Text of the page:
I slipped and slid around and stumbled, to eventually fall down the rabbit hole. I remember thinking, “Oh, God, can we start this all over again?”
I slunk out of the room, my tail firmly clamped between my legs, and returned to my job elsewhere.
I went for an interview for a job that was offering twice my current salary. Unfortunately, the day of the interview, I was really suffering from either a cold or flu, so doped myself up on some OTC meds. There was also a howling blizzard going on. By the time I got there, I was really feeling like shit and when I sat down with the CEO and another high ranking guy, I hastened to tell them that I wasn’t at my best that day. She began by asking a question that involved a lot of corp-speak, like “Given the dynamic of the boobalah, how would you leverage the folderol to maximize your indices for the jabberwocky?” I had no idea what she had just said to me, so after a hesitation, I asked “Can I buy a vowel?”
They looked at each other in stunned silence, and then started laughing. I actually got the job.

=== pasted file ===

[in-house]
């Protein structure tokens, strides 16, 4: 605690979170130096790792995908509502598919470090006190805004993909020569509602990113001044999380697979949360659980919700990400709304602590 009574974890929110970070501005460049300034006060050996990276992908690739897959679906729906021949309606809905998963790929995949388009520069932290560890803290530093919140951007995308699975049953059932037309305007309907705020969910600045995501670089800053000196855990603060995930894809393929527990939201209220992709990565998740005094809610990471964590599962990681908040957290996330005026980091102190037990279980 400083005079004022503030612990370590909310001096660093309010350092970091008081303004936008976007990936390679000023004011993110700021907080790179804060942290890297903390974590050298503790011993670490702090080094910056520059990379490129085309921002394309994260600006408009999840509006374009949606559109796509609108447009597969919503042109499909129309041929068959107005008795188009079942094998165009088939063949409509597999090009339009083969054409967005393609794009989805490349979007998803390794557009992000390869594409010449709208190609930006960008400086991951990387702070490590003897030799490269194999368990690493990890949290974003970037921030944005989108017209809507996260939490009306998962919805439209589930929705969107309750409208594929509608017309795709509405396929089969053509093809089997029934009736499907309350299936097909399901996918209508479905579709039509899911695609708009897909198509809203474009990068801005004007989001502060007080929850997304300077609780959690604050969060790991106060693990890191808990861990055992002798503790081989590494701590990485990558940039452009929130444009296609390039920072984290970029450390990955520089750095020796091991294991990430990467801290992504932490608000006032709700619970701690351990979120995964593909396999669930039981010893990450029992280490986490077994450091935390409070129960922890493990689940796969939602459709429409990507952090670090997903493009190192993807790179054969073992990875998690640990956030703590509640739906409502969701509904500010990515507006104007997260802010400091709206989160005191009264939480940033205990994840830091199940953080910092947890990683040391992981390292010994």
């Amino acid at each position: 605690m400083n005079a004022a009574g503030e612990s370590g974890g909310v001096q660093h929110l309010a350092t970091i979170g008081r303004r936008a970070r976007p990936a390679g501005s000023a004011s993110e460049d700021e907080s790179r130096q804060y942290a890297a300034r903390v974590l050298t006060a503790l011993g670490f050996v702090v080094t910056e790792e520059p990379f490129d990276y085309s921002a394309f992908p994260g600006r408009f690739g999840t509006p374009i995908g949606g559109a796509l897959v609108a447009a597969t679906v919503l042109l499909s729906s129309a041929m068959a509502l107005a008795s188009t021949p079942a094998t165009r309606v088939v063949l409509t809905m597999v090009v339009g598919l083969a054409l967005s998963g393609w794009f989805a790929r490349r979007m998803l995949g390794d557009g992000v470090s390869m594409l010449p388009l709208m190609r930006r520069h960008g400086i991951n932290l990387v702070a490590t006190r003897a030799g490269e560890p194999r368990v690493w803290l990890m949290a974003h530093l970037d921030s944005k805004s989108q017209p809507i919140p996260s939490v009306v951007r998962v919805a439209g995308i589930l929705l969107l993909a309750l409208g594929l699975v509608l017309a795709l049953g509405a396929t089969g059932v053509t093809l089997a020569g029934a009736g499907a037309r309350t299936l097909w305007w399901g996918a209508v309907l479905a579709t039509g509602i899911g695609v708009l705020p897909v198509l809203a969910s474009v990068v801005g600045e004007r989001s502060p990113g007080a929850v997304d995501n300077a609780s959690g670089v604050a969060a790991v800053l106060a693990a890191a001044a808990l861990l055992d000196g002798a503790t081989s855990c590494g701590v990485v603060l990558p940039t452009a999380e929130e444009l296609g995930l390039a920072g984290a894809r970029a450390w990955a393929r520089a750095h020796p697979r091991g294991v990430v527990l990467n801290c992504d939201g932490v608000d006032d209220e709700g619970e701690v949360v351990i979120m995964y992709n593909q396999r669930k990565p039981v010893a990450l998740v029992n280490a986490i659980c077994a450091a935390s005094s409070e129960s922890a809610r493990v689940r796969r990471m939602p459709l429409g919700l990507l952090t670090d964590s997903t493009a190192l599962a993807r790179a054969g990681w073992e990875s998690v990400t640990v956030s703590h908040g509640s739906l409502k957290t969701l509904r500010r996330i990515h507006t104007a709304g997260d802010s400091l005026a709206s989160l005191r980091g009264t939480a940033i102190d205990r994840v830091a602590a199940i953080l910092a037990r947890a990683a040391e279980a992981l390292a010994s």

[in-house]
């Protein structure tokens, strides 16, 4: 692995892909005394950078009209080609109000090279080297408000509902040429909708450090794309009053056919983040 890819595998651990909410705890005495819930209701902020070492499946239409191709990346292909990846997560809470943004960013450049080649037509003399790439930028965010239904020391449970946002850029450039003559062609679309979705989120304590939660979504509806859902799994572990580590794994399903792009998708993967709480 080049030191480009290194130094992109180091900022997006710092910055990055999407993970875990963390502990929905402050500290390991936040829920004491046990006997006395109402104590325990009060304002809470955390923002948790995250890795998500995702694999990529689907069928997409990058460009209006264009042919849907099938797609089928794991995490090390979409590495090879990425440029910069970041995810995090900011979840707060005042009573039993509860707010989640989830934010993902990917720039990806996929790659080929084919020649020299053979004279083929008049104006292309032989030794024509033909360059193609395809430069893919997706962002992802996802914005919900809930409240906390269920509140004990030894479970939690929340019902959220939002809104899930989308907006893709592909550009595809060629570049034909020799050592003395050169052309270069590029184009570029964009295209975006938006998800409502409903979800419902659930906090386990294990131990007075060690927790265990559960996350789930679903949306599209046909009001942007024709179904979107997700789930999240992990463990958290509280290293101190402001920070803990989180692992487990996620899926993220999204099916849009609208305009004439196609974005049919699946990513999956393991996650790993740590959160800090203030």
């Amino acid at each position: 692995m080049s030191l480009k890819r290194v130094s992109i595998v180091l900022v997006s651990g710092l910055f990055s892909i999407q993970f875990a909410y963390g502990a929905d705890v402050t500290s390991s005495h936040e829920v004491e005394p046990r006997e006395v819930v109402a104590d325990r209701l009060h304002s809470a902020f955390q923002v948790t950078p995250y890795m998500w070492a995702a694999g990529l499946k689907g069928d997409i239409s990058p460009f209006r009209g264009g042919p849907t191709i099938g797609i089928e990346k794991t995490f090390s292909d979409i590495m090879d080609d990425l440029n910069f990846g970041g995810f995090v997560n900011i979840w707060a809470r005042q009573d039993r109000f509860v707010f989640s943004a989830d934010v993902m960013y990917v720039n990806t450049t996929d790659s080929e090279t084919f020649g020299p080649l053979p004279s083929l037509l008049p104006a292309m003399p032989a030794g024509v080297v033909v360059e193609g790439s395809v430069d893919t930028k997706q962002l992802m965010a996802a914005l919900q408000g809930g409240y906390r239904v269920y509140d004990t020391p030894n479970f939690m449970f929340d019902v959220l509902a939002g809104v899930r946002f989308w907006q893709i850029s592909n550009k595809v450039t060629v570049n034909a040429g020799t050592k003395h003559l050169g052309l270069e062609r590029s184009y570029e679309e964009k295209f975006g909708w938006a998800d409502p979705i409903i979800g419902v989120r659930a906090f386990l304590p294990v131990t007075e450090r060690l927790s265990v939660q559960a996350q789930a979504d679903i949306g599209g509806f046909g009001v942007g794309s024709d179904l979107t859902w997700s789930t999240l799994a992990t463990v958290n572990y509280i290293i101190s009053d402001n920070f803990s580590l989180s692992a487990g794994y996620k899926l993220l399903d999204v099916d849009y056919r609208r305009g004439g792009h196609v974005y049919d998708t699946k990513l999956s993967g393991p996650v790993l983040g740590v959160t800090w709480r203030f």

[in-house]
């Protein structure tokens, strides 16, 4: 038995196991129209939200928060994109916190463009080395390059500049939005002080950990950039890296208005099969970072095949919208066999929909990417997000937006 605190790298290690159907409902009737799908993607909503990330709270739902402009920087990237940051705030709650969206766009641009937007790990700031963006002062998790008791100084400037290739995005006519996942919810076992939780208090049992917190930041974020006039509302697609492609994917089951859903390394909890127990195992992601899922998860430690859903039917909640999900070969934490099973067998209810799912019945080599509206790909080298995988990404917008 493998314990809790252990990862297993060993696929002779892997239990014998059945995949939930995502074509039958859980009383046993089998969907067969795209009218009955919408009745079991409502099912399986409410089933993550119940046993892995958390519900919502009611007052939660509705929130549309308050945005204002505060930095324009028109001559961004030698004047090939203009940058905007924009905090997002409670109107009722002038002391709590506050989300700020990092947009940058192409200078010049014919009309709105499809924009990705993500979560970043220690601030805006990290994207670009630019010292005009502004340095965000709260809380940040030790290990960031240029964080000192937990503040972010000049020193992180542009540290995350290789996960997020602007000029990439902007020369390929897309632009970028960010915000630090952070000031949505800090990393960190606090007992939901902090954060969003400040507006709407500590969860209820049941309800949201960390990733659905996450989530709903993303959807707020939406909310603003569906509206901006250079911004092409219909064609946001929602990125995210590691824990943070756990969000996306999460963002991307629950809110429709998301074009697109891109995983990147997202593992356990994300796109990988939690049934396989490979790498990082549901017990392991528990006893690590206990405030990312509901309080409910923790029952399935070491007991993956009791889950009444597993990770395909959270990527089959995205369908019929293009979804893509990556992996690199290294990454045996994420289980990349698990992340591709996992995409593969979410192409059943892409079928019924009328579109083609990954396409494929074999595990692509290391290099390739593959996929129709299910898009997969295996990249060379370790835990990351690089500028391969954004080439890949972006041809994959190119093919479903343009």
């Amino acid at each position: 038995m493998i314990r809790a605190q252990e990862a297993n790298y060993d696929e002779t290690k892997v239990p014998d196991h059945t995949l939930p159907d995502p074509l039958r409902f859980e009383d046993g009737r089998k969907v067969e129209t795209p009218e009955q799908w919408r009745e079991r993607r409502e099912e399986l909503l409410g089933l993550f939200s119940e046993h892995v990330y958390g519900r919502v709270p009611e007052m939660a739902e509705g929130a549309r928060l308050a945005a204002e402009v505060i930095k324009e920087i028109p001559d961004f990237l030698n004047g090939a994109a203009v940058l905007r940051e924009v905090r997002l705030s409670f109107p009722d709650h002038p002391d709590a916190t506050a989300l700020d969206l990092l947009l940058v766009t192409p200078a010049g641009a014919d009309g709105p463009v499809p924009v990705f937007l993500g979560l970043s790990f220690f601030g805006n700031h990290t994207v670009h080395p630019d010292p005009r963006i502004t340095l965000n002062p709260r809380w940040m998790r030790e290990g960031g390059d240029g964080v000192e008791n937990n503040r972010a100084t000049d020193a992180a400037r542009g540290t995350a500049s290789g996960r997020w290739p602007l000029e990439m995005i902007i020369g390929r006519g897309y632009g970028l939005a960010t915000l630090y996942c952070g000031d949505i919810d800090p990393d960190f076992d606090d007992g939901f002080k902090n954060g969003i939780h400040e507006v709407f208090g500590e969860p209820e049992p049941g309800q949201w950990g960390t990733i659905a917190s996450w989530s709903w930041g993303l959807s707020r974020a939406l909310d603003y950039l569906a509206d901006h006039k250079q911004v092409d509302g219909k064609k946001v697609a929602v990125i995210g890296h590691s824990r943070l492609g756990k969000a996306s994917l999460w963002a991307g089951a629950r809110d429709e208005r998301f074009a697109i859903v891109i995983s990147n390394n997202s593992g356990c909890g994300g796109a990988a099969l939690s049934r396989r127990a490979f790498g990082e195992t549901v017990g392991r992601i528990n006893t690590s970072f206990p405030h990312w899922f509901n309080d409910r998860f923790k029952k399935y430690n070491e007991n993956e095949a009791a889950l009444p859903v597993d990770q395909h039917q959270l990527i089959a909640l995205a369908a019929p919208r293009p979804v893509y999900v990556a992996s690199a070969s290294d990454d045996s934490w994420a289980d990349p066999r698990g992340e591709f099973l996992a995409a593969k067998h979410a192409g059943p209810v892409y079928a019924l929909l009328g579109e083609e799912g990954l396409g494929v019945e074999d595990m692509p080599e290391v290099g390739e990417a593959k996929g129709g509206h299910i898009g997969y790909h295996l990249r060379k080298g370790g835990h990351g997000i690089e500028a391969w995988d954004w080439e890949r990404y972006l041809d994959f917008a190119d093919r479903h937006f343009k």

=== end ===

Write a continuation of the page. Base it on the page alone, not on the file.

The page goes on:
“Huh?” was my only other option. It turns out that after I fixed all their problems in six months, they laid me off. It really pissed me off, as I had left a job where I was tenured and had a great crew working for me, just to chase the money.
By the way, best interview I ever had was with a VP of a hospital chain, in a big corporate office. She started chatting about her job and some commonalities we had, that segued into how much our current jobs were similar, and we ended up laughing at crazy situations that always seem to come up in our field.
She’d mentioned she only had an hour, so at the fifty minute mark I asked “Should we start on the interview?” She looked at me with a smirk and said “What do you think I’ve been doing? The interview ended ten minutes ago.”